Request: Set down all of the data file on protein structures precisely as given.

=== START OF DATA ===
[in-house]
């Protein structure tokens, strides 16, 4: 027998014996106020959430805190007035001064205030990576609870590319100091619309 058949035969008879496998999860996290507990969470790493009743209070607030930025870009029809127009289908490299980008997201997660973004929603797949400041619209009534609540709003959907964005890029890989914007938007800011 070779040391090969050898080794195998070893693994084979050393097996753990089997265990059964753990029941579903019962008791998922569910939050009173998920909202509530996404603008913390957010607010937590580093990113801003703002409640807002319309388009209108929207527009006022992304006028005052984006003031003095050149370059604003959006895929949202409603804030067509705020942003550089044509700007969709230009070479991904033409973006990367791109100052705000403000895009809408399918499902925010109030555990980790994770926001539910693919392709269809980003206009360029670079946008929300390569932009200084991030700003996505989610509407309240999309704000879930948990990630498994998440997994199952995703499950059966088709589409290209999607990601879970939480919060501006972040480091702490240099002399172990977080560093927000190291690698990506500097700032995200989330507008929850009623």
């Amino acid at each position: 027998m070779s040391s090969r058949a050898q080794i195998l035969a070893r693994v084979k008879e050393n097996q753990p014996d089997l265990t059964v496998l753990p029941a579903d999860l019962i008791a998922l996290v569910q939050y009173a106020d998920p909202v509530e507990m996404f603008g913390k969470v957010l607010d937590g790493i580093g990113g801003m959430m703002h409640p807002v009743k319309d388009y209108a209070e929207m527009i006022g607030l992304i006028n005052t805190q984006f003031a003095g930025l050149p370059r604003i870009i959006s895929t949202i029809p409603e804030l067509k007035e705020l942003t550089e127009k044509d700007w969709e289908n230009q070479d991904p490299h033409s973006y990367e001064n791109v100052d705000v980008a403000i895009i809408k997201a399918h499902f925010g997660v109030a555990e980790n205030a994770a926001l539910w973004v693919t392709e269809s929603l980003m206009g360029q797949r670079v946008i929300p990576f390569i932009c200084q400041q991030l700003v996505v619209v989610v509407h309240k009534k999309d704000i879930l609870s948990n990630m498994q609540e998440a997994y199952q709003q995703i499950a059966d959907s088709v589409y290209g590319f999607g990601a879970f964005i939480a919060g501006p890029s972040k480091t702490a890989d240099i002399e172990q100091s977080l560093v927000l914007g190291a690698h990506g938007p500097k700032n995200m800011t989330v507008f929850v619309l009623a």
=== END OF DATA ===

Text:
[in-house]
């Protein structure tokens, strides 16, 4: 027998014996106020959430805190007035001064205030990576609870590319100091619309 058949035969008879496998999860996290507990969470790493009743209070607030930025870009029809127009289908490299980008997201997660973004929603797949400041619209009534609540709003959907964005890029890989914007938007800011 070779040391090969050898080794195998070893693994084979050393097996753990089997265990059964753990029941579903019962008791998922569910939050009173998920909202509530996404603008913390957010607010937590580093990113801003703002409640807002319309388009209108929207527009006022992304006028005052984006003031003095050149370059604003959006895929949202409603804030067509705020942003550089044509700007969709230009070479991904033409973006990367791109100052705000403000895009809408399918499902925010109030555990980790994770926001539910693919392709269809980003206009360029670079946008929300390569932009200084991030700003996505989610509407309240999309704000879930948990990630498994998440997994199952995703499950059966088709589409290209999607990601879970939480919060501006972040480091702490240099002399172990977080560093927000190291690698990506500097700032995200989330507008929850009623």
């Amino acid at each position: 027998m070779s040391s090969r058949a050898q080794i195998l035969a070893r693994v084979k008879e050393n097996q753990p014996d089997l265990t059964v496998l753990p029941a579903d999860l019962i008791a998922l996290v569910q939050y009173a106020d998920p909202v509530e507990m996404f603008g913390k969470v957010l607010d937590g790493i580093g990113g801003m959430m703002h409640p807002v009743k319309d388009y209108a209070e929207m527009i006022g607030l992304i006028n005052t805190q984006f003031a003095g930025l050149p370059r604003i870009i959006s895929t949202i029809p409603e804030l067509k007035e705020l942003t550089e127009k044509d700007w969709e289908n230009q070479d991904p490299h033409s973006y990367e001064n791109v100052d705000v980008a403000i895009i809408k997201a399918h499902f925010g997660v109030a555990e980790n205030a994770a926001l539910w973004v693919t392709e269809s929603l980003m206009g360029q797949r670079v946008i929300p990576f390569i932009c200084q400041q991030l700003v996505v619209v989610v509407h309240k009534k999309d704000i879930l609870s948990n990630m498994q609540e998440a997994y199952q709003q995703i499950a059966d959907s088709v589409y290209g590319f999607g990601a879970f964005i939480a919060g501006p890029s972040k480091t702490a890989d240099i002399e172990q100091s977080l560093v927000l914007g190291a690698h990506g938007p500097k700032n995200m800011t989330v507008f929850v619309l009623a």